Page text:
Todd Friel asked for a pithy answer. John MacArthur’s reply was witty, funny and a lot more controversial than it should have been. If you’ll listen to the following clip from Friday’s Q&A at the Truth Matters Conference in its context, you’ll realize that MacArthur went on to defend his position Biblically.
Maybe the “Go home” crack was unnecessary. Maybe it gave egalitarians an excuse to dismiss Biblical arguments against women preaching to mixed congregations. Personally, I thought it was funny because I wish Beth Moore would go home and stop causing division in the Body of Christ.
Predictably, the comment was isolated from its context and splattered all over Twitter, eventually prompting Moore to make a steel magnolia response that delighted her followers.
I could easily compose an entire blog post discussing the artfully disguised defiance in her Tweet, but I’ll trust other bloggers to do so. But I want to come at the matter from a different perspective that perhaps deals with deeper issues than two famous evangelicals matching wits with each other. A Tweet I read last night caught my attention, and inspired me to think more carefully about the controversy.
The lady who wrote that Tweet nailed it. People have been more fixated on the two personalities involved in the kerfluffle to consider the point that women are being encouraged to twist Scripture so that it conforms to their personal aspirations. Beth Moore isn’t alone in this rebellion against God’s authority; she’s merely bringing it to a point that threatens the Southern Baptist Convention, therefore weakening conservative Christianity as a whole.
Instead of taking pot shots at John MacArthur or Beth Moore, could we talk about how seriously we take those Scriptures that we don’t like? That question lies at the bottom of every problem with Beth Moore, Paula White, Rick Warren, Joel Osteen — and the list goes on ad naseum. At the heart of all these self-proclaimed ministries, there’s always some adjustment of Scripture to suit their purposes.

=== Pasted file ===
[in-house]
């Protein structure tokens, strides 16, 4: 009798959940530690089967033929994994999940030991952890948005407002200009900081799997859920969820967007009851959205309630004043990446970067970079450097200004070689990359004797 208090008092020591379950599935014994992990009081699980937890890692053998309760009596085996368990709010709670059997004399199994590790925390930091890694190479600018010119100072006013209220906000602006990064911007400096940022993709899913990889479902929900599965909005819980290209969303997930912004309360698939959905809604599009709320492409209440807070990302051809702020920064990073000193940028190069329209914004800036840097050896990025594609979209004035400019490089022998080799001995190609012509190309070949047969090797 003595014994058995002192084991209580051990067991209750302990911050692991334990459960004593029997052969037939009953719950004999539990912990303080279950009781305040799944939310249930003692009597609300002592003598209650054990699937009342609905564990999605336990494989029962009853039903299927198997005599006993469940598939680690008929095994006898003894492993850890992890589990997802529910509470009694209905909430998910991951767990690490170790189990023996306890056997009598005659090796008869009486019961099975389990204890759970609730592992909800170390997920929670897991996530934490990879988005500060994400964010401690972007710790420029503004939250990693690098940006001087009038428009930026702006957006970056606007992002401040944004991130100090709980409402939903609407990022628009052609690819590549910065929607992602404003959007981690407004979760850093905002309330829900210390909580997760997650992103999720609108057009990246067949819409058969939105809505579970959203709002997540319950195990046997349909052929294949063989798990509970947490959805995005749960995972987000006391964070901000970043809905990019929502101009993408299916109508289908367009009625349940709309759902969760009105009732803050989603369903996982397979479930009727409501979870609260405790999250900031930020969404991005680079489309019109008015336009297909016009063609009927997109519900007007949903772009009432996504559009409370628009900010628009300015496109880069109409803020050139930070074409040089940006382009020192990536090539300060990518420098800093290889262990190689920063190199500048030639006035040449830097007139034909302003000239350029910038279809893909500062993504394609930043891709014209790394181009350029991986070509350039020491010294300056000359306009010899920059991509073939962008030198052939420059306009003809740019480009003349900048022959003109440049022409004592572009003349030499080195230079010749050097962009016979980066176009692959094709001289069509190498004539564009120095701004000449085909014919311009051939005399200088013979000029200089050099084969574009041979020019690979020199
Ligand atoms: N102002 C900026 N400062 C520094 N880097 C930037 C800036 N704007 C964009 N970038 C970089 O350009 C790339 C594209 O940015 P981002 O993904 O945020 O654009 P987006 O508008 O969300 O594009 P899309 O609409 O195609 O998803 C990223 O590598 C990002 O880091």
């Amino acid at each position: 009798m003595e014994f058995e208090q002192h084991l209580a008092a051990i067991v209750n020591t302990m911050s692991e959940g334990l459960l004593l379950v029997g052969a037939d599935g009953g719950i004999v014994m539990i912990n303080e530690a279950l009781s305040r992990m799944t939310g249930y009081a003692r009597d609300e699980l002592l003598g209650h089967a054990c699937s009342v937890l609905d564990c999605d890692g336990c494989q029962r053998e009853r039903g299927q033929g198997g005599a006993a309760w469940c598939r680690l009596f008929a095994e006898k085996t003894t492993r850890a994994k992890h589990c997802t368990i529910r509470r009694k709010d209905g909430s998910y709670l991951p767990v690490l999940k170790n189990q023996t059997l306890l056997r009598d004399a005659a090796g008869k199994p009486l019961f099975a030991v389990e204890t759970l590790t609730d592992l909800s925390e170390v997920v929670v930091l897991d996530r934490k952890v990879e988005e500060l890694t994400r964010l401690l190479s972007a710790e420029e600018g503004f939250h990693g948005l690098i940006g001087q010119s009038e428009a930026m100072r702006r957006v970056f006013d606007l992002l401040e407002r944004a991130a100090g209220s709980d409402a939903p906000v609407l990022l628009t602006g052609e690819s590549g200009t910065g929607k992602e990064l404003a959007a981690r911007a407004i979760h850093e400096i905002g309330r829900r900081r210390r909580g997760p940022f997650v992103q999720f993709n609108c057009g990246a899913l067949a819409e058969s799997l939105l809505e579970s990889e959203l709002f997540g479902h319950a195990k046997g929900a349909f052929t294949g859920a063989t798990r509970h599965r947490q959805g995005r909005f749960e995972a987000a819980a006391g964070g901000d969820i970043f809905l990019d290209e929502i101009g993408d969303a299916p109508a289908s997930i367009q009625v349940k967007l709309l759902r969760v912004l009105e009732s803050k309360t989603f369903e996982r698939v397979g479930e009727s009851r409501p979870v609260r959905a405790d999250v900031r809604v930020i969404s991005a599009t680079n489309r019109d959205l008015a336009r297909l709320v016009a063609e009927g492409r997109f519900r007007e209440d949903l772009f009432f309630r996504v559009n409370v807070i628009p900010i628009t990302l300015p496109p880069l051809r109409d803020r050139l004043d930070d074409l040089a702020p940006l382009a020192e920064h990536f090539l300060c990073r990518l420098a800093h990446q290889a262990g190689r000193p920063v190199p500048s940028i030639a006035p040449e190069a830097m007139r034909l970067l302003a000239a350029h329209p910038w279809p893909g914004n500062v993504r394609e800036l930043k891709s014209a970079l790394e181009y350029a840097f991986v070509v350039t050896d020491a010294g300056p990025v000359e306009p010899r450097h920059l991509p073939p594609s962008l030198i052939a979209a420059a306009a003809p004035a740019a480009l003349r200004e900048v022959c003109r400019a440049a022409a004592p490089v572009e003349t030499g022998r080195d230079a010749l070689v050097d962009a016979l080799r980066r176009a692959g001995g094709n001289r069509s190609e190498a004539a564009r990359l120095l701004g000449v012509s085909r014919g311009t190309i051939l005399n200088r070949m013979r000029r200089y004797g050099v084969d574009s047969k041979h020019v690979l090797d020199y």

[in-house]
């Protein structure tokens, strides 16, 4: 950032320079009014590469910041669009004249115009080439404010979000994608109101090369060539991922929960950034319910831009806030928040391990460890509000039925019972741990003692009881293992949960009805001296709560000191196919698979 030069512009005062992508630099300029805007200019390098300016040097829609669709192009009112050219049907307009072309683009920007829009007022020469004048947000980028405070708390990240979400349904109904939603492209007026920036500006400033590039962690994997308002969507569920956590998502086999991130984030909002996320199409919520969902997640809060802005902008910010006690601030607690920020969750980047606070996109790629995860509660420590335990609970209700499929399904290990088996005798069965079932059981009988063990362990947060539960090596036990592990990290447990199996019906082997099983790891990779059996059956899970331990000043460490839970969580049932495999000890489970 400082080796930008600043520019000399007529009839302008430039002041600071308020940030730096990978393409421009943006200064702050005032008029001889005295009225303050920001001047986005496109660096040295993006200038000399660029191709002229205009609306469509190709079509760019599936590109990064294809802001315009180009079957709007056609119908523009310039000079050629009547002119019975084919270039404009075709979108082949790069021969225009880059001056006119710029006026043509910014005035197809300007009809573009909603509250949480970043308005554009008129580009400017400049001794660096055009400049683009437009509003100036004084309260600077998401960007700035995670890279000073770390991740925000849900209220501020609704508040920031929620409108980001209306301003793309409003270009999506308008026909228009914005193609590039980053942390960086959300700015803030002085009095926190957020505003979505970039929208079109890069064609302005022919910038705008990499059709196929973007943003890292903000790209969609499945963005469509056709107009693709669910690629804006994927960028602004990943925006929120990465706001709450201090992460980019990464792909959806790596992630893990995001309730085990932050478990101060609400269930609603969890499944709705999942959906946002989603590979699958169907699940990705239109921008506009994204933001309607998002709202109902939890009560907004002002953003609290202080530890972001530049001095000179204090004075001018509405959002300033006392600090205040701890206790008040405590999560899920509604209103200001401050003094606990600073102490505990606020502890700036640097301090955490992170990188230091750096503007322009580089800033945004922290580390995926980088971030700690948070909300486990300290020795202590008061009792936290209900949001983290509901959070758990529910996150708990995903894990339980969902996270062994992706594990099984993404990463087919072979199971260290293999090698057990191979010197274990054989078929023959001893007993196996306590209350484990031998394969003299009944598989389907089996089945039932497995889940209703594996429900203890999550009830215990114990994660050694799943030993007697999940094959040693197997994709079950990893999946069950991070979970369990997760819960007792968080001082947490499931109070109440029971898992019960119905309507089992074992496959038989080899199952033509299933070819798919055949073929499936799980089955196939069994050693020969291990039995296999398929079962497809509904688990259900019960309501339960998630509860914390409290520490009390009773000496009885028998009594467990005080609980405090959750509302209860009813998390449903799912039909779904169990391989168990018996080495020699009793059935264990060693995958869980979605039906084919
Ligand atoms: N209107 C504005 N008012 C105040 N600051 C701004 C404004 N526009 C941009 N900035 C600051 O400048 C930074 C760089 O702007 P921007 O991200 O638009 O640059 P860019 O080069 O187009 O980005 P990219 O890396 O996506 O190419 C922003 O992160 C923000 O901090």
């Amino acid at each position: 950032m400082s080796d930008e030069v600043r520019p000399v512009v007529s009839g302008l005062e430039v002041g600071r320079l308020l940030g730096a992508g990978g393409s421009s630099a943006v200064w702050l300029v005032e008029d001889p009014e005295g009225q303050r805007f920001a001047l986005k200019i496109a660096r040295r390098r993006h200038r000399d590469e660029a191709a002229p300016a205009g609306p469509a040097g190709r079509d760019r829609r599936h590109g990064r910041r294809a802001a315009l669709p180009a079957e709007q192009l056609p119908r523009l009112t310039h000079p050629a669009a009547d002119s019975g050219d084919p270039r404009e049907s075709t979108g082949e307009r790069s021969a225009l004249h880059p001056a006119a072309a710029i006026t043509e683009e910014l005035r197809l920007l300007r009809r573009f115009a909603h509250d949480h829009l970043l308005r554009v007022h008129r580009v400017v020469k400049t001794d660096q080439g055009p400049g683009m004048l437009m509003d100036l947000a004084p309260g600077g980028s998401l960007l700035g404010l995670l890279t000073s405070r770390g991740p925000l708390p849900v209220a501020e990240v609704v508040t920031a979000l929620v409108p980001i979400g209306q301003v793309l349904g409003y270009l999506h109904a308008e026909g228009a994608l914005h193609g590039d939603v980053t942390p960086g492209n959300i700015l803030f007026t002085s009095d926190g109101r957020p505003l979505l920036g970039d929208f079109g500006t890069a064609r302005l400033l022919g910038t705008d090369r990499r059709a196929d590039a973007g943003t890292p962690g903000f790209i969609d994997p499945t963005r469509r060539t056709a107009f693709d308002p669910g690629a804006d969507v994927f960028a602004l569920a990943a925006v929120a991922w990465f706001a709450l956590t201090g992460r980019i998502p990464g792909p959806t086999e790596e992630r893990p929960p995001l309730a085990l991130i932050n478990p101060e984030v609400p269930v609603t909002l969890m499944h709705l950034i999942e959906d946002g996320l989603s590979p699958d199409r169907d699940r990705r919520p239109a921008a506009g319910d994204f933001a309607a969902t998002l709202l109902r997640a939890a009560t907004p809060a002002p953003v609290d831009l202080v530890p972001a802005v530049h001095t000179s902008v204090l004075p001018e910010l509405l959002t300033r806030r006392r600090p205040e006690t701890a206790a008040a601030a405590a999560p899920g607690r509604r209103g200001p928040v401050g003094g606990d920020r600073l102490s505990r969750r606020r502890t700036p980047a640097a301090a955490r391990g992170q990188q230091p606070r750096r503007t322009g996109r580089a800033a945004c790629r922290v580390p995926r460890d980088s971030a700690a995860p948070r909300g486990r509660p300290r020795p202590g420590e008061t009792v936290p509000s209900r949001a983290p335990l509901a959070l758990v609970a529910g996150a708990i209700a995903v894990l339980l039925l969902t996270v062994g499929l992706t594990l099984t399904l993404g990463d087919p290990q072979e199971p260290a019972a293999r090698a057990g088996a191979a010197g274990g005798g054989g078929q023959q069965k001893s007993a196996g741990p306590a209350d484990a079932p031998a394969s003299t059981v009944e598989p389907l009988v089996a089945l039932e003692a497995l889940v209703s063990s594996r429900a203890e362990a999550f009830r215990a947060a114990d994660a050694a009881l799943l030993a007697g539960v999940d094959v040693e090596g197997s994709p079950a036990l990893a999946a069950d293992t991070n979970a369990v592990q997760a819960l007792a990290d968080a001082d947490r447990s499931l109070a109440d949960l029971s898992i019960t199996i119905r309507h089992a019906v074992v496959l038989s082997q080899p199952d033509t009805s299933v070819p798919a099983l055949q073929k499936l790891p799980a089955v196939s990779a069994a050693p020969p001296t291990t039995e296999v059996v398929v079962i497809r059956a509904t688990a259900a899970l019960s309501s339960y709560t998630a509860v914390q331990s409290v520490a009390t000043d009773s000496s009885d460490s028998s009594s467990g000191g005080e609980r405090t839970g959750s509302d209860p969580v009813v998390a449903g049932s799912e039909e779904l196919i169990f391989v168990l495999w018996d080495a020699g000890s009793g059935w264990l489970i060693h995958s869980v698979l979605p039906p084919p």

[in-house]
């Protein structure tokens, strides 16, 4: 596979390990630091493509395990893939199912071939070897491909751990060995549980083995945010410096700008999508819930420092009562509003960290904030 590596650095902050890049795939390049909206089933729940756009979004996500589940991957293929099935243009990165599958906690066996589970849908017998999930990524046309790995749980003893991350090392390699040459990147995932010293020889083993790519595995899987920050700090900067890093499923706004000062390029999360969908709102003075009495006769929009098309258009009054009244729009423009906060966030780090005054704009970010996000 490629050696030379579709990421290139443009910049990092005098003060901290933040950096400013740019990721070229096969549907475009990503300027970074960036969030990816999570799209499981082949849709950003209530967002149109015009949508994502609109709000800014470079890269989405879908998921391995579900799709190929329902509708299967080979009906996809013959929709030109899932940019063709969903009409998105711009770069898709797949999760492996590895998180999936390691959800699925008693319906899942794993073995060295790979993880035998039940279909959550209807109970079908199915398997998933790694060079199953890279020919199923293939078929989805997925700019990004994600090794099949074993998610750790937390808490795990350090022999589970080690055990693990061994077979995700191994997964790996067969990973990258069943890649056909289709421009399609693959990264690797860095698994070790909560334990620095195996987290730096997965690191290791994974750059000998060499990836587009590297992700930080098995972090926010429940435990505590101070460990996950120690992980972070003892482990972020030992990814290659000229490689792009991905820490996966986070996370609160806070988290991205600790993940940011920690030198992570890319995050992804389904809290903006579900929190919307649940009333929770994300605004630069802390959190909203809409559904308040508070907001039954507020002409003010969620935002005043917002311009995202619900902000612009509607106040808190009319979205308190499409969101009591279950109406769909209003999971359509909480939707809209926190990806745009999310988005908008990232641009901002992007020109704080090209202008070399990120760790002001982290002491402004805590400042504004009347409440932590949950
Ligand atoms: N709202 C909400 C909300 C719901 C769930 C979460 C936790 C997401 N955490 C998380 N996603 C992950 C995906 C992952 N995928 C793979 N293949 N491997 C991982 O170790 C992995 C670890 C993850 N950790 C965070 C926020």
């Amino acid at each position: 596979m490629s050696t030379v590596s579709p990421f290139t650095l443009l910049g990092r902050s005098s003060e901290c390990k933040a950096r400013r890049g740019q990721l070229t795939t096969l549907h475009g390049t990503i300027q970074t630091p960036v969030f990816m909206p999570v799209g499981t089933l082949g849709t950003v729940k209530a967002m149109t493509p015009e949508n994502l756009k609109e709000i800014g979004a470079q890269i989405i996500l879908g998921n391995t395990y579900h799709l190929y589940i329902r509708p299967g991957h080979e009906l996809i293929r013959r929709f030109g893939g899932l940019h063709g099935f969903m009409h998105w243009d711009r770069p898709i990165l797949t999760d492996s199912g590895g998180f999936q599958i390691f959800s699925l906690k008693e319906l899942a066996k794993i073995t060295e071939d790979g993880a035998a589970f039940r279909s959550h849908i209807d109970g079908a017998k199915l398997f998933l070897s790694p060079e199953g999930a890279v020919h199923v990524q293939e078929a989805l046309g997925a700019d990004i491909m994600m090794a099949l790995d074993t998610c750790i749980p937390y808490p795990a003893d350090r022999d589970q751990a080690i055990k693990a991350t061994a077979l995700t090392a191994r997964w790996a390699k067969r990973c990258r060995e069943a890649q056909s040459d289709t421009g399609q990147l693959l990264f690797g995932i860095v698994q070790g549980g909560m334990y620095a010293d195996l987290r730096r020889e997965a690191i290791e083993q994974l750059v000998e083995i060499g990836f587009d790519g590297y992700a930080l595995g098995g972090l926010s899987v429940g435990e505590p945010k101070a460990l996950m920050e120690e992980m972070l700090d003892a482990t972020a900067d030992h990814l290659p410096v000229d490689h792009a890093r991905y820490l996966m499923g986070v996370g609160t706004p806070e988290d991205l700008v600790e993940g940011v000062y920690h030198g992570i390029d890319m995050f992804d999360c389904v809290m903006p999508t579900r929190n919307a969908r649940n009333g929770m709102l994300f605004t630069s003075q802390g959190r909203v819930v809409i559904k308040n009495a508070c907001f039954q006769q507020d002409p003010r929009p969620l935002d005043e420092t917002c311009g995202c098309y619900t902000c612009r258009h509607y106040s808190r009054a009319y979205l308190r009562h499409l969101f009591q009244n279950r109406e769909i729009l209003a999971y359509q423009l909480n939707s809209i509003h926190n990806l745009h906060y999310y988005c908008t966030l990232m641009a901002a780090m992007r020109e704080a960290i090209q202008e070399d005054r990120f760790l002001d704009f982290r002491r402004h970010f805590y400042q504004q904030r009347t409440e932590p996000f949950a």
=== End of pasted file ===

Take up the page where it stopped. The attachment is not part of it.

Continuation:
If we refuse to view the Bible as both fully sufficient and fully authoritative, we compromise with a culture that hates God. Worse, we establish ourselves as judges over His Word. Do you see the arrogance of that attitude?
For instance, the position that Paul’s prohibition against women preaching was either cultural or less authoritative than the teachings of Jesus betrays a clear rejection of 1 Timothy 2:12. Who is Paul to place restrictions on women? So they devise clever arguments to justify their rebellion. In essence, their demands that women hold positions of power compel them to minimize or negate God’s Word.
John MacArthur may or may not have erred by letting Todd Friel bait him into his witty “go home” quip. But fixating on the proprietary or impropriety of his remark ignores the bigger picture. Each of us needs to constantly ask ourselves if we put our personal agendas above the authority of Scripture. When we rebel in that way, let’s be quick to repent.